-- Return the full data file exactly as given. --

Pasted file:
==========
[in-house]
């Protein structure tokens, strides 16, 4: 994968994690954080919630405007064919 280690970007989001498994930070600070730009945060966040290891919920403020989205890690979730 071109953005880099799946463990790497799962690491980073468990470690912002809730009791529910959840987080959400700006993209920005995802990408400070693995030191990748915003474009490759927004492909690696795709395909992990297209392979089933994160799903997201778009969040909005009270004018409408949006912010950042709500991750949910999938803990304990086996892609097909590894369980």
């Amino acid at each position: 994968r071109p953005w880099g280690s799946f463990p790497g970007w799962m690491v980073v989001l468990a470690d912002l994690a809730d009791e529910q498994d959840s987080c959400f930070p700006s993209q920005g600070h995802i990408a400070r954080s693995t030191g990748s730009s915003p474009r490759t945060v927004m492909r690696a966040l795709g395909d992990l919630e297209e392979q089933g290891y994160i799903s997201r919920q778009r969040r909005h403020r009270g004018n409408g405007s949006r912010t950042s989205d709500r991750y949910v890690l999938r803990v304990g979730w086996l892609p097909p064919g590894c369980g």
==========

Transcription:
[in-house]
């Protein structure tokens, strides 16, 4: 994968994690954080919630405007064919 280690970007989001498994930070600070730009945060966040290891919920403020989205890690979730 071109953005880099799946463990790497799962690491980073468990470690912002809730009791529910959840987080959400700006993209920005995802990408400070693995030191990748915003474009490759927004492909690696795709395909992990297209392979089933994160799903997201778009969040909005009270004018409408949006912010950042709500991750949910999938803990304990086996892609097909590894369980």
């Amino acid at each position: 994968r071109p953005w880099g280690s799946f463990p790497g970007w799962m690491v980073v989001l468990a470690d912002l994690a809730d009791e529910q498994d959840s987080c959400f930070p700006s993209q920005g600070h995802i990408a400070r954080s693995t030191g990748s730009s915003p474009r490759t945060v927004m492909r690696a966040l795709g395909d992990l919630e297209e392979q089933g290891y994160i799903s997201r919920q778009r969040r909005h403020r009270g004018n409408g405007s949006r912010t950042s989205d709500r991750y949910v890690l999938r803990v304990g979730w086996l892609p097909p064919g590894c369980g």